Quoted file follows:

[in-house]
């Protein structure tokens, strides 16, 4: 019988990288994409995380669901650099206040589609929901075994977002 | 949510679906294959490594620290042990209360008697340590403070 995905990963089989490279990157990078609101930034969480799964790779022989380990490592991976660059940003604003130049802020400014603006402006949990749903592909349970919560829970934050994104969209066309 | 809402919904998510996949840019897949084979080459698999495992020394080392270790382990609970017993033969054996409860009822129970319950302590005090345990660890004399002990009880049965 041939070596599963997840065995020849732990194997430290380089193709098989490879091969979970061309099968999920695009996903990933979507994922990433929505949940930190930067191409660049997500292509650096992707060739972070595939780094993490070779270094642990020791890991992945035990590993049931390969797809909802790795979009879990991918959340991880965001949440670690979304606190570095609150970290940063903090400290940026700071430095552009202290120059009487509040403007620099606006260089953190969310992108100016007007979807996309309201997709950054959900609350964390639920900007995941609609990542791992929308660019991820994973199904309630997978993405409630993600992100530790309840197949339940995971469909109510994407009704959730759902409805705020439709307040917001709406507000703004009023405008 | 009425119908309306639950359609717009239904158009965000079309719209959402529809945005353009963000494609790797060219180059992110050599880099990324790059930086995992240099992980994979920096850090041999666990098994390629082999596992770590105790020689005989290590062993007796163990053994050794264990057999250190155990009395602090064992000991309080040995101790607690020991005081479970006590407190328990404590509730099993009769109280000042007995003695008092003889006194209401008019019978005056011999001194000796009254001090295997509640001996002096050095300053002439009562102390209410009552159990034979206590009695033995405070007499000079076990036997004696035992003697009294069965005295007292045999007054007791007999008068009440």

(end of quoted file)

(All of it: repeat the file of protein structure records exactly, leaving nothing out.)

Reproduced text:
[in-house]
């Protein structure tokens, strides 16, 4: 019988990288994409995380669901650099206040589609929901075994977002 | 949510679906294959490594620290042990209360008697340590403070 995905990963089989490279990157990078609101930034969480799964790779022989380990490592991976660059940003604003130049802020400014603006402006949990749903592909349970919560829970934050994104969209066309 | 809402919904998510996949840019897949084979080459698999495992020394080392270790382990609970017993033969054996409860009822129970319950302590005090345990660890004399002990009880049965 041939070596599963997840065995020849732990194997430290380089193709098989490879091969979970061309099968999920695009996903990933979507994922990433929505949940930190930067191409660049997500292509650096992707060739972070595939780094993490070779270094642990020791890991992945035990590993049931390969797809909802790795979009879990991918959340991880965001949440670690979304606190570095609150970290940063903090400290940026700071430095552009202290120059009487509040403007620099606006260089953190969310992108100016007007979807996309309201997709950054959900609350964390639920900007995941609609990542791992929308660019991820994973199904309630997978993405409630993600992100530790309840197949339940995971469909109510994407009704959730759902409805705020439709307040917001709406507000703004009023405008 | 009425119908309306639950359609717009239904158009965000079309719209959402529809945005353009963000494609790797060219180059992110050599880099990324790059930086995992240099992980994979920096850090041999666990098994390629082999596992770590105790020689005989290590062993007796163990053994050794264990057999250190155990009395602090064992000991309080040995101790607690020991005081479970006590407190328990404590509730099993009769109280000042007995003695008092003889006194209401008019019978005056011999001194000796009254001090295997509640001996002096050095300053002439009562102390209410009552159990034979206590009695033995405070007499000079076990036997004696035992003697009294069965005295007292045999007054007791007999008068009440």